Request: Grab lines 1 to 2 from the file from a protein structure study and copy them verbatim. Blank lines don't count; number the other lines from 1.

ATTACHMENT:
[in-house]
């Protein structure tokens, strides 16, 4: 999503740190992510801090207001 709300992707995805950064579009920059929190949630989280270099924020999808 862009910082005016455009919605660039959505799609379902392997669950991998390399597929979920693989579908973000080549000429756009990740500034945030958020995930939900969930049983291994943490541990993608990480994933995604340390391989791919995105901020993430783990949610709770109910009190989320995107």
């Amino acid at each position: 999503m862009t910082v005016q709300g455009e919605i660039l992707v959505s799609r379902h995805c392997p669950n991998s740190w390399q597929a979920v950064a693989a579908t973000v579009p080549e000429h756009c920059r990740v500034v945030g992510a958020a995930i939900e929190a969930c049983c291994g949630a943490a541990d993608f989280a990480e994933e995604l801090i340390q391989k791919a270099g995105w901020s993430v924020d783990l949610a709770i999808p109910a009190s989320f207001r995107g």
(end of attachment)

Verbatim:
[in-house]
């Protein structure tokens, strides 16, 4: 999503740190992510801090207001 709300992707995805950064579009920059929190949630989280270099924020999808 862009910082005016455009919605660039959505799609379902392997669950991998390399597929979920693989579908973000080549000429756009990740500034945030958020995930939900969930049983291994943490541990993608990480994933995604340390391989791919995105901020993430783990949610709770109910009190989320995107």